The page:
Most words in any language develop organically over time. As people encounter new objects or ideas, they decide how they will refer to them when speaking to one another. Chemical elements, on the other hand, do not follow this pattern.
The Naming of Elements
Chemical elements are typically named by the scientists who are first to discover them. Depending on the preferences of the researcher, elements discovered in the past have been named after:
Some researchers have chosen to name their discoveries after astronomical objects, such as planets and asteroids. For example, Cerium was named after Ceres, an asteroid that had been discovered shortly before the element was named. Palladium was named after Pallas, another asteroid. Likewise, the element Mercury was named in honor of the planet Mercury. Incidentally, the names of all of these astronomical objects were derived from various figures in classical mythology, so these elements essentially owe their names to mythology.
Other researchers have chosen to name elements after famous scientists who made significant contributions to the field. For example, Alfred Nobel was honored when the element nobelium was named. Einsteinium was named after Albert Einstein, and copernicium was named after Nicolaus Copernicus. Thus far, scientists have not named elements after themselves.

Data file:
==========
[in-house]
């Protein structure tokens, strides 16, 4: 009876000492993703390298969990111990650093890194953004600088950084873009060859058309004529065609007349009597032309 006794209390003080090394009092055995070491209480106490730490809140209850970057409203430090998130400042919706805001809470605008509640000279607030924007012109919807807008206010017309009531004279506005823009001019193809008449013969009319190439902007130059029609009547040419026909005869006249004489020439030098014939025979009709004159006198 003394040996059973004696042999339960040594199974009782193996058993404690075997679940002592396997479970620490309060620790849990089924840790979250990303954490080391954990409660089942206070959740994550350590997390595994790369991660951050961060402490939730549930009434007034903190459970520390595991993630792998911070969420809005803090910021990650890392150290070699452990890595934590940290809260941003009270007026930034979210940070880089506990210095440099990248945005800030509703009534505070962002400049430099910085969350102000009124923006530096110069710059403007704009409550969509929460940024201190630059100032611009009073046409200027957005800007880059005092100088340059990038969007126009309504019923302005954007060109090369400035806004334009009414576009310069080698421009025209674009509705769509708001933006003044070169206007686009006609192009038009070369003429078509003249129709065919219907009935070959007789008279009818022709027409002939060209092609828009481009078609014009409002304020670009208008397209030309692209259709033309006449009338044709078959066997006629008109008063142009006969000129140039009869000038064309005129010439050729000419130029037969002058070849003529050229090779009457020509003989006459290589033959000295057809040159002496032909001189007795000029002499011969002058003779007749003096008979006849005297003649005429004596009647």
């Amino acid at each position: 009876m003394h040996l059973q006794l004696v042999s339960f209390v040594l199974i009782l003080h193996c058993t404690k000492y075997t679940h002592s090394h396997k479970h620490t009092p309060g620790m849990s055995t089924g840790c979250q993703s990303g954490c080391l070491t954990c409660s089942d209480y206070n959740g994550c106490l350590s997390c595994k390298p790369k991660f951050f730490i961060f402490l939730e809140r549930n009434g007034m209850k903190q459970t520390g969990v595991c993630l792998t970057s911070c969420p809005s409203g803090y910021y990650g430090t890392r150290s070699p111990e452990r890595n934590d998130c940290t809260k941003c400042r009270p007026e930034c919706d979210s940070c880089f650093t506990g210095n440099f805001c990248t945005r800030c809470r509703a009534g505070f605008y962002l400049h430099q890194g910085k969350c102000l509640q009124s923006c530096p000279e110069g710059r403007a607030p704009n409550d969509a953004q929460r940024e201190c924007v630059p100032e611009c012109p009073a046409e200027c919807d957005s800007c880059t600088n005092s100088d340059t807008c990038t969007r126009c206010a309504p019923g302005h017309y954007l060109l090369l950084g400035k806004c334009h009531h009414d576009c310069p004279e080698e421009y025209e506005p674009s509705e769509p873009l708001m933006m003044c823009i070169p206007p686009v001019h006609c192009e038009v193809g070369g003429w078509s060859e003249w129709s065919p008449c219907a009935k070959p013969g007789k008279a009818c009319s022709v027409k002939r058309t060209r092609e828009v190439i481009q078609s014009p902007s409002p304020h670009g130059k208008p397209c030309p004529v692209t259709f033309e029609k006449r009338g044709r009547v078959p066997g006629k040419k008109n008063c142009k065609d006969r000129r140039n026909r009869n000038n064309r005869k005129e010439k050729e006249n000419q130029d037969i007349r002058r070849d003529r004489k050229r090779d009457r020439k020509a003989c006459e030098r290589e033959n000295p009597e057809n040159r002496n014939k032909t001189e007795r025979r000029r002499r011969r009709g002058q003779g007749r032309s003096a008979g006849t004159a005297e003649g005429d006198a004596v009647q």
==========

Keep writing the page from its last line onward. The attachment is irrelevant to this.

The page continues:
Still, other researchers have named their discoveries after various notable places in the world. In many cases, these choices are made as a sign of the researcher’s patriotism. For example, the element strontium is named after the village of Strontian in Scotland. The elements erbium, terbium, yttrium and ytterbium were all named after Ytterby, a village on a small Swedish island.
Naming New Elements
As of December 30, 2015, the seventh row of the periodic table was filled with four new superheavy elements verified by the International Union of Pure and Applied Chemistry. Although these elements exist for less than one second before decaying, their existence has been confirmed, and they have been officially added to the table.
The new elements were discovered by scientists from the United States, Russia and Japan. They currently bare placeholder names, but they will receive their official names from the parties who were ultimately credited with their discovery. For three of the elements discovered, a collaboration of Russian and American scientists will have the honor of determining the official names. The other element, however, will be officially named by a team of Japanese scientists.
As with past elements, these new elements will most likely be named in honor of a famous scientist, a property, a place or an astronomical object. For now, they are being referred to as ununoctium (Uuo), ununseptium (Uus), ununpentium (Uup) and ununtrium (Uut).
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